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Inheritance Relationships Between Classes

Last Modified: October 3, 2017

Inheritance is a feature of object-oriented programming that allows you to use code from an existing class in your project as a starting point to build a new, more specific class for the project. An object of the new class can access the fields of the class it inherits from, as well as any unique attributes you define for the new class. The new class also gains access to the protected VIs on the Member List of the existing class.

Inheritance in G Dataflow follows a hierarchy of parent and child classes.

  • Parent Class—Class that provides fields and methods for another class to use.
  • Child Class—Class that inherits access to the fields and methods of a parent class. A child class can extend or override the functionality of the methods it inherits to fit its own requirements. It can also include additional fields that apply only to the child class.

A child class can inherit from only one parent class. However, a parent class can provide inheritance to more than one child class in your project. If a parent class has more than one child class, the child classes are known as sibling classes. The series of classes that a child class inherits from are known as ancestor classes.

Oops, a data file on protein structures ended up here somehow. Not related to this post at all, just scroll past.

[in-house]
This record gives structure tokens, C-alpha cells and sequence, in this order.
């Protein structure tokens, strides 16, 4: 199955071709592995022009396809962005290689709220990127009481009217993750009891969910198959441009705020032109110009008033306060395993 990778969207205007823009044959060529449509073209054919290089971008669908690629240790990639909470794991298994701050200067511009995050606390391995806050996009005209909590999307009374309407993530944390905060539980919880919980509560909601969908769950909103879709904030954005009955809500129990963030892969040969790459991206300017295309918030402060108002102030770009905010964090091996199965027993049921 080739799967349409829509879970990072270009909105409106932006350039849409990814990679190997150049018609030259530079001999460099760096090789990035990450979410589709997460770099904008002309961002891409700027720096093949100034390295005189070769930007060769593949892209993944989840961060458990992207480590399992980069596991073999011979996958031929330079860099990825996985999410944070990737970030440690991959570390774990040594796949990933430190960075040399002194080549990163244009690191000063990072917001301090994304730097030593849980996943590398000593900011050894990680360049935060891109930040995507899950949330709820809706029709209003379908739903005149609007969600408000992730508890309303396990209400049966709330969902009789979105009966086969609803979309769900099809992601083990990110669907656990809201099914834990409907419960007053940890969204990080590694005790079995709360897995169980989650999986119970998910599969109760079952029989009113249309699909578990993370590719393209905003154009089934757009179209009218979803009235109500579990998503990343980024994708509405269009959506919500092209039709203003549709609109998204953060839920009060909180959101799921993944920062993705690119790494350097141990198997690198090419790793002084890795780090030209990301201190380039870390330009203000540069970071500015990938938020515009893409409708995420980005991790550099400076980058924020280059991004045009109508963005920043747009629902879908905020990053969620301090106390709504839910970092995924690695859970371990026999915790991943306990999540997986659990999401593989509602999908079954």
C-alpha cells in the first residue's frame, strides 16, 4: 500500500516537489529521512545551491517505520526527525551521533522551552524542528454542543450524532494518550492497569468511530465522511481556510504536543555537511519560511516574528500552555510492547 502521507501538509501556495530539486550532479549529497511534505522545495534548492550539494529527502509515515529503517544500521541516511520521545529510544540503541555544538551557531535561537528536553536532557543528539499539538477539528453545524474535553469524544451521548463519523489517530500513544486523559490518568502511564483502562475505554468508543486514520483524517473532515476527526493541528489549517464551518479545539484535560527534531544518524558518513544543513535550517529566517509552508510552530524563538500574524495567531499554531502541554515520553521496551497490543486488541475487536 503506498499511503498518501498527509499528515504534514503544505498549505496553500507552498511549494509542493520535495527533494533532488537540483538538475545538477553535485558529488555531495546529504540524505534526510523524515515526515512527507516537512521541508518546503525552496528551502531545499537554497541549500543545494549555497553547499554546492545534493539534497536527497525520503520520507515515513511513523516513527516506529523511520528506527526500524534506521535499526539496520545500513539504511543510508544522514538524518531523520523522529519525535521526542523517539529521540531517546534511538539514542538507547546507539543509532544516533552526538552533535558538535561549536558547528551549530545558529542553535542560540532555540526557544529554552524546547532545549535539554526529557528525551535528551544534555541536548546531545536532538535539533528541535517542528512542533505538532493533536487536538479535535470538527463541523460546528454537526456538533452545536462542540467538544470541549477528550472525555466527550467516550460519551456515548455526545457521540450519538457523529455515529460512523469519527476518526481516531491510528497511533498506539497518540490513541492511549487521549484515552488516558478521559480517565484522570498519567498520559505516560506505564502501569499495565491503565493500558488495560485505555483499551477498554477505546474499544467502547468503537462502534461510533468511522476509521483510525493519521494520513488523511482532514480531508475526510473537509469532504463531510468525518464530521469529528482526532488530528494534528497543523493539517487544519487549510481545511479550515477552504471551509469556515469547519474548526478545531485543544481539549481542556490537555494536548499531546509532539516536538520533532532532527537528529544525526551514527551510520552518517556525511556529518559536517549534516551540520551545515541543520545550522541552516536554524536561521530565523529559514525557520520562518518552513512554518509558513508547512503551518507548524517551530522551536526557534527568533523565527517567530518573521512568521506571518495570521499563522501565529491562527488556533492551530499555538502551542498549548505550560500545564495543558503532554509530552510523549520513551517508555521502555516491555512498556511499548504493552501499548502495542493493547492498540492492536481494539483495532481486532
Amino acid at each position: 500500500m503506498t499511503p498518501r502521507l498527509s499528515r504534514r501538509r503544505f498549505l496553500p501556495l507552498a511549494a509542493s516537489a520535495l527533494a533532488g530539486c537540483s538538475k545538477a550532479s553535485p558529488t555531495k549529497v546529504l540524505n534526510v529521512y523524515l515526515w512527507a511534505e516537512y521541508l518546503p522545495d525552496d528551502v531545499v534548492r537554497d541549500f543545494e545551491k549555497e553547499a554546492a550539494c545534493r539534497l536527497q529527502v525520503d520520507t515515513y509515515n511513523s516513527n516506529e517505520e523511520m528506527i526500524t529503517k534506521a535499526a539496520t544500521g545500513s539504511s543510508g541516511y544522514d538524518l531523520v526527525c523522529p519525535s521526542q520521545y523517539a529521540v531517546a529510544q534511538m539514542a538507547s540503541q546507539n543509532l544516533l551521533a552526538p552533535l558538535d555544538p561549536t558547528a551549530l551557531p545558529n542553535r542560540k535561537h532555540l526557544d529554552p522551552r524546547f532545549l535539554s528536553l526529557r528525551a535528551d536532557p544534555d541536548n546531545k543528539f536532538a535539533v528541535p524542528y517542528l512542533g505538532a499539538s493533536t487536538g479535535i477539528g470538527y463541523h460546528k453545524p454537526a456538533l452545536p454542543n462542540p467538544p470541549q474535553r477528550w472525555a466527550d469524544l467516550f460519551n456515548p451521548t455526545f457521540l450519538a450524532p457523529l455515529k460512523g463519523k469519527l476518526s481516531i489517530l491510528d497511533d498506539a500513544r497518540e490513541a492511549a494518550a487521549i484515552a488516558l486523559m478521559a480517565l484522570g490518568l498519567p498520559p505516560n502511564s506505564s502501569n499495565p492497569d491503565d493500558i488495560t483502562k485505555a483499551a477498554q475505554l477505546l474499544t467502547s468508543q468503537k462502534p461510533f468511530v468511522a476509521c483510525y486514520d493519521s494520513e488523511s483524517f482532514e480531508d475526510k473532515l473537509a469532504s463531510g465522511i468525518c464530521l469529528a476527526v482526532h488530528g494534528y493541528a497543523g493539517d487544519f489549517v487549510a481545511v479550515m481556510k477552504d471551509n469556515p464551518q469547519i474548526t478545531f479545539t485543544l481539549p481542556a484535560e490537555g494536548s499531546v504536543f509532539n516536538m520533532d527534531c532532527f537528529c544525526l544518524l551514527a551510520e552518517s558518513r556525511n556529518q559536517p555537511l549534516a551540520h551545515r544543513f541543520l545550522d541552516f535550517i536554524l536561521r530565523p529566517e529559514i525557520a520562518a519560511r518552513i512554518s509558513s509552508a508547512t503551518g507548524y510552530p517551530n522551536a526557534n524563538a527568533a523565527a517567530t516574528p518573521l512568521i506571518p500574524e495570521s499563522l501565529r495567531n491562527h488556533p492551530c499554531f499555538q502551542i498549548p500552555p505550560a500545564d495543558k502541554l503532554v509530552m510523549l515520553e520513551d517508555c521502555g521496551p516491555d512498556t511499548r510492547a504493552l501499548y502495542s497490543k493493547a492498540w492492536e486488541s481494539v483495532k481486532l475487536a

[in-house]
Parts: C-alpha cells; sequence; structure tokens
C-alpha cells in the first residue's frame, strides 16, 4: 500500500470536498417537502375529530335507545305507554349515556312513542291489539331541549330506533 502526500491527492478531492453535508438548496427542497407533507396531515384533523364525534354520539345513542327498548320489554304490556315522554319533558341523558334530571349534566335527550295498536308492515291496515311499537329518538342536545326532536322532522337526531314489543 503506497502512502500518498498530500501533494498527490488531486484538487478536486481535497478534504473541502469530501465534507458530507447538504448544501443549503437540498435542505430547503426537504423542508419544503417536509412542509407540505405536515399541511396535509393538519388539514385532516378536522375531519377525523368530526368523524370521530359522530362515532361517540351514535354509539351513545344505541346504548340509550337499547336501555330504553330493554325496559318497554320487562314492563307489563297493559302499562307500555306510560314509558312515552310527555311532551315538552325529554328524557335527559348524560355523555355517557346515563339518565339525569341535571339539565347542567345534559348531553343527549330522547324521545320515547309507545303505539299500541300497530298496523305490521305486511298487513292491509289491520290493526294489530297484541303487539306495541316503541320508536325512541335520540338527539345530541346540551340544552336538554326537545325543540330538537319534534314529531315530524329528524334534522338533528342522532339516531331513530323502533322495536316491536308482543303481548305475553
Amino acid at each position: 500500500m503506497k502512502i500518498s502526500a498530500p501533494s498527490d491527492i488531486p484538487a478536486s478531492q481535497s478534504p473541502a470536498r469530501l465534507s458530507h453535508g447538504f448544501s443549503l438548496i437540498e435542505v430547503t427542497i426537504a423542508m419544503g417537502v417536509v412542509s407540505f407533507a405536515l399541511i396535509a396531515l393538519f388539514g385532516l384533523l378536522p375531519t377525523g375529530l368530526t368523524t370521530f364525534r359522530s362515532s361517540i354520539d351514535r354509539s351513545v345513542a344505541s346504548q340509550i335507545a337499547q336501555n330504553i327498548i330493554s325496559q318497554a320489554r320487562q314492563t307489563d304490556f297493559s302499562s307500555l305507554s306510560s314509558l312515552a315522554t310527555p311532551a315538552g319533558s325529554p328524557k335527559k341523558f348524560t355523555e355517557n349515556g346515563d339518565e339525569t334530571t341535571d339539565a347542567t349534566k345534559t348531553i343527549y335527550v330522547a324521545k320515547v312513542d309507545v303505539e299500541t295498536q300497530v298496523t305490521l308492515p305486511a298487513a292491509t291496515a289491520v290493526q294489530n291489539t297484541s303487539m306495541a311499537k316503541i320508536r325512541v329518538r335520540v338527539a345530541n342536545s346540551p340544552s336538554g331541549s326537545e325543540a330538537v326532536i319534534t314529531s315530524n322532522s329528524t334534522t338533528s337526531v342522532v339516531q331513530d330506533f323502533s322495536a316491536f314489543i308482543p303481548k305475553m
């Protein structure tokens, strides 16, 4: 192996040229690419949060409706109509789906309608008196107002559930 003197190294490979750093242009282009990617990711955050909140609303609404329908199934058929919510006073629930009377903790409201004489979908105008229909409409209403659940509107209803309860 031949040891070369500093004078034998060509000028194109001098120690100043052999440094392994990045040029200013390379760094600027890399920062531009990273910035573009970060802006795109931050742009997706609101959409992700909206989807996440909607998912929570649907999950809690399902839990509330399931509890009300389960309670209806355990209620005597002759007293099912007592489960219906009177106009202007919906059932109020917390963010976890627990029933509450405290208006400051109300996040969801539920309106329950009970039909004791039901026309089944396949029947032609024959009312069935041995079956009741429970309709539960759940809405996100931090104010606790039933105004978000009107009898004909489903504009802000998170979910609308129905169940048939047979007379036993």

You can plan and track the inheritance relationships in your project with an inheritance hierarchy illustration. An inheritance hierarchy displays all of the classes in your project and the inheritance relationships between them. The class at the top of the hierarchy provides inheritance for all other classes in the hierarchy. Each arrow in the hierarchy points to a child class that inherits from a parent class.


Projects do not currently maintain an inheritance hierarchy for you to view. It may be useful to prepare an inheritance hierarchy illustration if your project has a complex set of inheritance relationships.

The following illustration shows the inheritance of data attributes and member VIs throughout a hierarchy of generic classes.

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